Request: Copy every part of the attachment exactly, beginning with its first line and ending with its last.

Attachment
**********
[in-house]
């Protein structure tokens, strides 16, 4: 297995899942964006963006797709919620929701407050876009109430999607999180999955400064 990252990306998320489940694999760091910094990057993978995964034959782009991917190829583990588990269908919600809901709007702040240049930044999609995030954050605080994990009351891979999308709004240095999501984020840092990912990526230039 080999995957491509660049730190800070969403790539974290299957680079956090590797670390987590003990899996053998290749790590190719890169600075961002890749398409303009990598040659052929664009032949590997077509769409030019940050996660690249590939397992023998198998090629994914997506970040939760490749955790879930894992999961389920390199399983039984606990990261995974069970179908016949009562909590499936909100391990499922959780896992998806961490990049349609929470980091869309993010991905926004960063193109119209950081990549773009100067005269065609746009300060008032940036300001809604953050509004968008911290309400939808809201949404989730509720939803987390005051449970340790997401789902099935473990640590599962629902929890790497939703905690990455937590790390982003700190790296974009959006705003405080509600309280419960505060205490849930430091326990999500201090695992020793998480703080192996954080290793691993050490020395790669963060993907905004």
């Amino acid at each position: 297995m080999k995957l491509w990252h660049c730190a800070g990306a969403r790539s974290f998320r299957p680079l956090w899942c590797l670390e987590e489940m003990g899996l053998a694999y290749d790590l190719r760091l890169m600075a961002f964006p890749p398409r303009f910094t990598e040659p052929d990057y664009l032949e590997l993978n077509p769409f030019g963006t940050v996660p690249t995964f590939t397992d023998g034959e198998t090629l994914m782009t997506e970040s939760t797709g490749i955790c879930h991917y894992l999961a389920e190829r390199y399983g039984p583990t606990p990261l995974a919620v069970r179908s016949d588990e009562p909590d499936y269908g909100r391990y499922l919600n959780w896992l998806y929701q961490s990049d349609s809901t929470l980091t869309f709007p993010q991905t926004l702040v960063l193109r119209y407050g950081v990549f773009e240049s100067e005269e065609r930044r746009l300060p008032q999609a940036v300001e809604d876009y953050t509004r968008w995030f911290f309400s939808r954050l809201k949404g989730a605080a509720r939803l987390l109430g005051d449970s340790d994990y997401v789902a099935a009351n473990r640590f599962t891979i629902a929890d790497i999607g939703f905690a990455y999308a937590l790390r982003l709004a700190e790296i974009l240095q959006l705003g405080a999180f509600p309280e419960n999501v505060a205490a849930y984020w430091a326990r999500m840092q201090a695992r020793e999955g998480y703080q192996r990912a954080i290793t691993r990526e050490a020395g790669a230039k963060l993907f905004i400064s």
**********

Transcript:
[in-house]
């Protein structure tokens, strides 16, 4: 297995899942964006963006797709919620929701407050876009109430999607999180999955400064 990252990306998320489940694999760091910094990057993978995964034959782009991917190829583990588990269908919600809901709007702040240049930044999609995030954050605080994990009351891979999308709004240095999501984020840092990912990526230039 080999995957491509660049730190800070969403790539974290299957680079956090590797670390987590003990899996053998290749790590190719890169600075961002890749398409303009990598040659052929664009032949590997077509769409030019940050996660690249590939397992023998198998090629994914997506970040939760490749955790879930894992999961389920390199399983039984606990990261995974069970179908016949009562909590499936909100391990499922959780896992998806961490990049349609929470980091869309993010991905926004960063193109119209950081990549773009100067005269065609746009300060008032940036300001809604953050509004968008911290309400939808809201949404989730509720939803987390005051449970340790997401789902099935473990640590599962629902929890790497939703905690990455937590790390982003700190790296974009959006705003405080509600309280419960505060205490849930430091326990999500201090695992020793998480703080192996954080290793691993050490020395790669963060993907905004």
């Amino acid at each position: 297995m080999k995957l491509w990252h660049c730190a800070g990306a969403r790539s974290f998320r299957p680079l956090w899942c590797l670390e987590e489940m003990g899996l053998a694999y290749d790590l190719r760091l890169m600075a961002f964006p890749p398409r303009f910094t990598e040659p052929d990057y664009l032949e590997l993978n077509p769409f030019g963006t940050v996660p690249t995964f590939t397992d023998g034959e198998t090629l994914m782009t997506e970040s939760t797709g490749i955790c879930h991917y894992l999961a389920e190829r390199y399983g039984p583990t606990p990261l995974a919620v069970r179908s016949d588990e009562p909590d499936y269908g909100r391990y499922l919600n959780w896992l998806y929701q961490s990049d349609s809901t929470l980091t869309f709007p993010q991905t926004l702040v960063l193109r119209y407050g950081v990549f773009e240049s100067e005269e065609r930044r746009l300060p008032q999609a940036v300001e809604d876009y953050t509004r968008w995030f911290f309400s939808r954050l809201k949404g989730a605080a509720r939803l987390l109430g005051d449970s340790d994990y997401v789902a099935a009351n473990r640590f599962t891979i629902a929890d790497i999607g939703f905690a990455y999308a937590l790390r982003l709004a700190e790296i974009l240095q959006l705003g405080a999180f509600p309280e419960n999501v505060a205490a849930y984020w430091a326990r999500m840092q201090a695992r020793e999955g998480y703080q192996r990912a954080i290793t691993r990526e050490a020395g790669a230039k963060l993907f905004i400064s």